Processing is the sterilization treatment to which products
are subjected after packing them into jars. As soon as the jar is filled,
put the rubber and cap in place and partially seal by adjusting top bail or
screwing on top with thumb and little finger. If Economy jars are used the
top should be held in place with clamp. The jar should then be put into
sterilizer at once.
In using the hot-water bath outfit, count the time of sterilization
from the time water begins to boil. The water in the sterilizer should be at
or just below the boiling point when jars are put in. With the Water Seal
Outfit begin counting time when the thermometer reaches 214°
F. With the Steam Pressure Outfit begin counting time when the gauge reaches
the number of pounds called for in directions.
When the processing is finished, at once remove and seal each jar.
ARRANGING FOR CANNING
It is important to plan your
work so that whatever may be needed will be ready for use. Arrange
everything conveniently in advance. Preliminary provisions include:
1. A reliable alarm clock in a
convenient place (set to ring when the sterilizing is done).
2. All the necessary equipment in place before beginning work. See Fig. 14.
3. Jars, tops and rubbers carefully tested.
4. Fresh, sound fruits and vegetables.
5. Plenty of hot water for sterilizer, blanching, warming the jars and for
pouring into packed jars.
6. Salt or syrup at hand.
7. Reliable instructions, carefully followed.
8. Absolute cleanliness.
Fig. 13. A jar-lifter is useful.
STEPS IN THE SINGLE PERIOD COLD-PACK METHOD
In canning by the Single Period Cold-pack method it is
important that careful attention be given to each detail. Do not undertake
canning until you have familiarized yourself with the various steps, which
are as follows:
1. Vegetables should be canned as soon as possible after picking; the same
day is best. Early morning is the best time for gathering. Fruits should be
as fresh as possible.
2. Before starting work have on the stove the boiler or other holder in
which the sterilizing is to be done ,a pan of boiling water for use in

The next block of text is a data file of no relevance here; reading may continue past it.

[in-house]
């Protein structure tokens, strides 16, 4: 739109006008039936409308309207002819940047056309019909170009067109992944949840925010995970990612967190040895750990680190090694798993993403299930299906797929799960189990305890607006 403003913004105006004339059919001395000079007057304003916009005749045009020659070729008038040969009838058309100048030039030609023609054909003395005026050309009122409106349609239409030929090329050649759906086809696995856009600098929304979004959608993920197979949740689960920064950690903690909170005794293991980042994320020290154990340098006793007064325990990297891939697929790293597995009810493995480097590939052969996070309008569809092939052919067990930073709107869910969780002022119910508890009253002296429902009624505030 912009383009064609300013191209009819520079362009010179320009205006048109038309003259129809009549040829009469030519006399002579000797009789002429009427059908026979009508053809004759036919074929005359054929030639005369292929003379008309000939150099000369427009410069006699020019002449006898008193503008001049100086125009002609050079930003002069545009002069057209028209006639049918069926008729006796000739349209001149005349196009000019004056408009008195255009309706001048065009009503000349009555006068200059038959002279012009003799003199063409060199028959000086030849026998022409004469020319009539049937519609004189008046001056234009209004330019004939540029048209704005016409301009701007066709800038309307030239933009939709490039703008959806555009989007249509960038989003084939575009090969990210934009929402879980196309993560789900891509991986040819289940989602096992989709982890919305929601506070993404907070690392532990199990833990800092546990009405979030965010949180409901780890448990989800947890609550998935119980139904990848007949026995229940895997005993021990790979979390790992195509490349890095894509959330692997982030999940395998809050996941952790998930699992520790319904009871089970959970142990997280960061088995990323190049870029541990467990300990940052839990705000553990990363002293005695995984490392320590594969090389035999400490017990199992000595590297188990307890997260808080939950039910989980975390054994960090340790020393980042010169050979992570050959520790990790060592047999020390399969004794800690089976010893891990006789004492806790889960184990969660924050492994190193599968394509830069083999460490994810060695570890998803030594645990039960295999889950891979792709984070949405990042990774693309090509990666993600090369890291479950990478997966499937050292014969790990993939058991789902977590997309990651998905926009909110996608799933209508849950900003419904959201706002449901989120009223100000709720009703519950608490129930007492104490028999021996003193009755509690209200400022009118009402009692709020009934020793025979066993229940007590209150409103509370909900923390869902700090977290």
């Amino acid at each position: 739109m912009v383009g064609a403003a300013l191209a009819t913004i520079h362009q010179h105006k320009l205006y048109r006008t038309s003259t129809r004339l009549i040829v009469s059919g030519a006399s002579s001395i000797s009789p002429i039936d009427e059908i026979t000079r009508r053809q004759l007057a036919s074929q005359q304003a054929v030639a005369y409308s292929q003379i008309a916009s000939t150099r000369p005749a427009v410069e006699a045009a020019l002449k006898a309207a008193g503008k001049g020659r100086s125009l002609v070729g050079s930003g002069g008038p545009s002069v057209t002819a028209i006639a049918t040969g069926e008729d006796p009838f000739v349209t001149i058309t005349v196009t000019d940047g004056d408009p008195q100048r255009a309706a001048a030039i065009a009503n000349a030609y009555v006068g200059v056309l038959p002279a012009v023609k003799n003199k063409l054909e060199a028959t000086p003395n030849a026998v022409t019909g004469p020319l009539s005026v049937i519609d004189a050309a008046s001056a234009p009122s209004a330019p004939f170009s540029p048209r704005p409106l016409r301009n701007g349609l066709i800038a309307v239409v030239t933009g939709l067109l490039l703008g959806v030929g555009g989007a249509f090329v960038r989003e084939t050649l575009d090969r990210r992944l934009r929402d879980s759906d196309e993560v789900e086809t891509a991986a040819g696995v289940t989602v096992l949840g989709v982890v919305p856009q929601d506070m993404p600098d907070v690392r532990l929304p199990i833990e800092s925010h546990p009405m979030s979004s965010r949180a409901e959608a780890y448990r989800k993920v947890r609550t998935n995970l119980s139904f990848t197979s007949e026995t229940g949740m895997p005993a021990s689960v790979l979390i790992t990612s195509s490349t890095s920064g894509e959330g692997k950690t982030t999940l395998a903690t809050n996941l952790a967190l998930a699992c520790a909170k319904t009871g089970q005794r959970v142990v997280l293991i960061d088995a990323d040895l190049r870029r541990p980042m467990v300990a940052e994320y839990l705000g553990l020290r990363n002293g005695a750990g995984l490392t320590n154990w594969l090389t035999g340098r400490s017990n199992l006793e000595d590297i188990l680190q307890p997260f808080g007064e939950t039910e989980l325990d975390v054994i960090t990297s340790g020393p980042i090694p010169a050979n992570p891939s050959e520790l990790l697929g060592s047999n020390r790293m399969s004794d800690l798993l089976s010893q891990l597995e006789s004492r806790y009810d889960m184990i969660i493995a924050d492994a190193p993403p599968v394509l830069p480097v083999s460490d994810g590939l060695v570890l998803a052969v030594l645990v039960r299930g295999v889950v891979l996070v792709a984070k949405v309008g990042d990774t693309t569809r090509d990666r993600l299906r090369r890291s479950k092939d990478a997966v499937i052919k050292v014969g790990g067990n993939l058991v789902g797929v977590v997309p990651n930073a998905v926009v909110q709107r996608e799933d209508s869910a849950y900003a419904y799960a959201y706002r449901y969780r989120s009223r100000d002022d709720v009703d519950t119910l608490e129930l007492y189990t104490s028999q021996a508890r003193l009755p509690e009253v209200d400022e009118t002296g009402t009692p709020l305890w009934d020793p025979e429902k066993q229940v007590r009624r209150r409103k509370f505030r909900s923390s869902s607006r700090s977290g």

blanching, a vessel containing water to be used for warming several jars at
a time, and a kettle of boiling water for use in filling jars of vegetables;
or, if canning fruits, the syrup to be used in filling the jars. Arrange on
this working table all necessary equipment, including instructions. (Fig.
3. Test jars and tops, All jars, rubbers and tops should be clean and hot,
at the moment of using.
4. Wash and grade product according to size and ripeness. (Cauliflower
should be soaked 1 hours in salted water, to remove insects if any are
present. Put berries into a colander and wash, by allowing cold water to
flow over them, to prevent bruising.)
5. Prepare vegetable or fruit. Remove all but an inch of the tops from
beets, parsnips and carrots and the strings from green beans. Pare squash,
remove seeds and cut into small pieces. Large vegetables should be cut into
pieces to make close pack possible. Remove pits from cherries, peaches and
6. Blanch in boiling water or steam as directed. Begin to count time when
the product is immersed.
7. Cold-dip, but do not allow product to stand in cold water at this or any
8. Pack in hot jars which rest on cloths wrung out in hot water. Fill the
jars to within 1/4 to 1/2 inch of tops. (In canning lima beans, squash,
corn, peas, pumpkin and sweet potatoes fill the jars to within 1 inch of the
top, as these vegetables swell during sterilization. In canning berries, to
insure a close pack, put a 2 or 3 inch layer of berries on the bottom of the
jar and press down gently with a spoon. Continue in this manner with other
layers until jar is filled. Fruits cut in half should be arranged with pit
9. Add salt and then boiling water to vegetables to cover them. To fruits
add hot syrup or water.
10. Place a new wet rubber on jar and put top in place.